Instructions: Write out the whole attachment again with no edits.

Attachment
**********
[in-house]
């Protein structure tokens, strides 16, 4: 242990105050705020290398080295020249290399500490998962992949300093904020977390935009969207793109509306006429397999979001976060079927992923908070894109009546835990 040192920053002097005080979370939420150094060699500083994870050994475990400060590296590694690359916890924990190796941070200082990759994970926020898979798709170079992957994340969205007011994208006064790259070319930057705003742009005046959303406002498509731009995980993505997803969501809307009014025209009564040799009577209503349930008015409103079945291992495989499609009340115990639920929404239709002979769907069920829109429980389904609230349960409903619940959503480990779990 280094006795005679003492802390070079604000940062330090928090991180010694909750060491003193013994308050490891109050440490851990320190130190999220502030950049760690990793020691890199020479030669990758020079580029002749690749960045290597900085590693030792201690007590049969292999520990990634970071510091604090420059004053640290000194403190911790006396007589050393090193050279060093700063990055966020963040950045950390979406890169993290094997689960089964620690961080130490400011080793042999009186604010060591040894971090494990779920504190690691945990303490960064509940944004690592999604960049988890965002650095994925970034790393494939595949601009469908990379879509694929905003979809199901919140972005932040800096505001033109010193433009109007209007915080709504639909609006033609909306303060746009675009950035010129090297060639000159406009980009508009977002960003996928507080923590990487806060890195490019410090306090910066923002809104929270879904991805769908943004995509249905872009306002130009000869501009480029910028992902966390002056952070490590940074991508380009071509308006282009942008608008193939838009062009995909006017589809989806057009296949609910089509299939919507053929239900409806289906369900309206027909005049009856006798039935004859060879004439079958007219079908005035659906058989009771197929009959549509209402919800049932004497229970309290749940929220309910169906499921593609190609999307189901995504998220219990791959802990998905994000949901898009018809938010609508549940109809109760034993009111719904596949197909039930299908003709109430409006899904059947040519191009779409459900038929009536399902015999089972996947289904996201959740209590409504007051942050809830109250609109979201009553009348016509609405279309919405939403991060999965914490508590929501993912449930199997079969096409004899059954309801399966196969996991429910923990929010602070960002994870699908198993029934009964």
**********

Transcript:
[in-house]
């Protein structure tokens, strides 16, 4: 242990105050705020290398080295020249290399500490998962992949300093904020977390935009969207793109509306006429397999979001976060079927992923908070894109009546835990 040192920053002097005080979370939420150094060699500083994870050994475990400060590296590694690359916890924990190796941070200082990759994970926020898979798709170079992957994340969205007011994208006064790259070319930057705003742009005046959303406002498509731009995980993505997803969501809307009014025209009564040799009577209503349930008015409103079945291992495989499609009340115990639920929404239709002979769907069920829109429980389904609230349960409903619940959503480990779990 280094006795005679003492802390070079604000940062330090928090991180010694909750060491003193013994308050490891109050440490851990320190130190999220502030950049760690990793020691890199020479030669990758020079580029002749690749960045290597900085590693030792201690007590049969292999520990990634970071510091604090420059004053640290000194403190911790006396007589050393090193050279060093700063990055966020963040950045950390979406890169993290094997689960089964620690961080130490400011080793042999009186604010060591040894971090494990779920504190690691945990303490960064509940944004690592999604960049988890965002650095994925970034790393494939595949601009469908990379879509694929905003979809199901919140972005932040800096505001033109010193433009109007209007915080709504639909609006033609909306303060746009675009950035010129090297060639000159406009980009508009977002960003996928507080923590990487806060890195490019410090306090910066923002809104929270879904991805769908943004995509249905872009306002130009000869501009480029910028992902966390002056952070490590940074991508380009071509308006282009942008608008193939838009062009995909006017589809989806057009296949609910089509299939919507053929239900409806289906369900309206027909005049009856006798039935004859060879004439079958007219079908005035659906058989009771197929009959549509209402919800049932004497229970309290749940929220309910169906499921593609190609999307189901995504998220219990791959802990998905994000949901898009018809938010609508549940109809109760034993009111719904596949197909039930299908003709109430409006899904059947040519191009779409459900038929009536399902015999089972996947289904996201959740209590409504007051942050809830109250609109979201009553009348016509609405279309919405939403991060999965914490508590929501993912449930199997079969096409004899059954309801399966196969996991429910923990929010602070960002994870699908198993029934009964």